provides veterinary aid in many countries throughout the world and World Vets staff and volunteers have been contributing to the CTVT sample collection since 2010. We are very grateful for their continuous support of our project!
AMRRIC (Animal Management in Rural and Remote Indigenous Communities) is a not-for-profit charity that uses a One Health approach to coordinate veterinary and education programs in Indigenous communities. We are very fortunate that they have been supporting the CTVT project since 2009 - thank you!
Vets Beyond Borders is an Australian-based charity established by veterinary volunteers in 2003. It recruits volunteers and provides expertise for veterinary-based animal and public health projects in communities needing such assistance across the world. Thank you for your support of the CTVT project!
Debbie Koenig is an RVT from the US and is the remote point of contact for the CTVT study. She has been a technician in small animal practice, taught as a vet tech instructor and currently works per diem for World Vets.
Dr Natalia Ignatenko has been a small animal practitioner in Ukraine since 1996. Over the last few years, her interest has mainly been focused on oncology and endocrinology patients. She often encounters patients with the most unexpected extra-genital locations of canine transmissible venereal tumour (CTVT). Her interest in CTVT arose from her clinical work on this transmissible cancer, especially as it is not at all similar to any other existing tumours which she regularly treats. Natalia says that she collects CTVT samples for our research project with a huge interest and we are very grateful that she has been continuously working on informing her Ukrainian colleagues about the disease both personally and at a number of congresses!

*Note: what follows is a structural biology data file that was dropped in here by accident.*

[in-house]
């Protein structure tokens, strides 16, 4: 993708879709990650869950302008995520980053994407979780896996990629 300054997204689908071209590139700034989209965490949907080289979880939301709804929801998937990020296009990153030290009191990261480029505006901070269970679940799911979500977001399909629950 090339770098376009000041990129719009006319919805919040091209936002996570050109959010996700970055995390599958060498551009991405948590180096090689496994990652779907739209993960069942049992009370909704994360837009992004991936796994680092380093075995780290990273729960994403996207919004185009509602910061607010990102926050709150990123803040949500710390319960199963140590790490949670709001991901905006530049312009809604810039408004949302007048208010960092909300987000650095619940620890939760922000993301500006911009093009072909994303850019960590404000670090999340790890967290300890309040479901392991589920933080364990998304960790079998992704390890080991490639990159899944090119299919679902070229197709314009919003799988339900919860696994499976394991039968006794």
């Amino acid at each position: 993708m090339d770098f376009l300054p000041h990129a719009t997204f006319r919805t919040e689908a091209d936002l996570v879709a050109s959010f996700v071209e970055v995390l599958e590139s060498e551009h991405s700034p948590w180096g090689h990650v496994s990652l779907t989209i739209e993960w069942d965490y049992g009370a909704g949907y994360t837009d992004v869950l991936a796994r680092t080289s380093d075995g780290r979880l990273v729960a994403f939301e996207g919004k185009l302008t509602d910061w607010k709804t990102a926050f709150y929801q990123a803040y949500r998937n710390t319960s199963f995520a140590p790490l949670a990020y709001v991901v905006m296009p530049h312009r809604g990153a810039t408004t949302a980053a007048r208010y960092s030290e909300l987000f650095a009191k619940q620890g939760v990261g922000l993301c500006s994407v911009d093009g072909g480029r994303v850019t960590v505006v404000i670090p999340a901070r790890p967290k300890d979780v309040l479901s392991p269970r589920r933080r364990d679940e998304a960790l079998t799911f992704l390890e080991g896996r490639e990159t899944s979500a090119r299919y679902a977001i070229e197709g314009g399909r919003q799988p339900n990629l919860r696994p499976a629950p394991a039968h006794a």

Dr Mirjam van der Wel grew up in Tanzania and graduated as a veterinarian from Utrecht University, the Netherlands, in 1999. After more than a decade in private practice (mostly in the UK) she moved to South Africa and joined the Animal Anti Cruelty League, Port Elizabeth, South Africa, in 2010. As a welfare vet, Mirjam frequently comes across CTVT cases (something she had never previously seen!). Although some animals are successfully treated, many more are put to sleep. Collecting the TVT biopsies makes this sad situation more meaningful and we are very grateful for her continuous support of our project.
Dr Jack Reece qualified as a veterinary surgeon from Liverpool University Veterinary School in 1994. After nearly 4 years in rural practice in north Devon he took a voluntary post at Help in Suffering in Jaipur, India. Despite attempts to leave he remains there where he is involved mainly in a rabies and street dog control (ABC) programme. With Indian colleagues and others he has collected data on street dog ecology, populations and the effects of the ABC programme, some of which has been formally published. Jack has participated in a number of rabies and international conferences, was an expert at the FAO Consultation and is interested in all aspects of street dog biology including TVTs. Jack has been involved in the TVT project since 2011 and we are enormously grateful for his continuous support and contribution!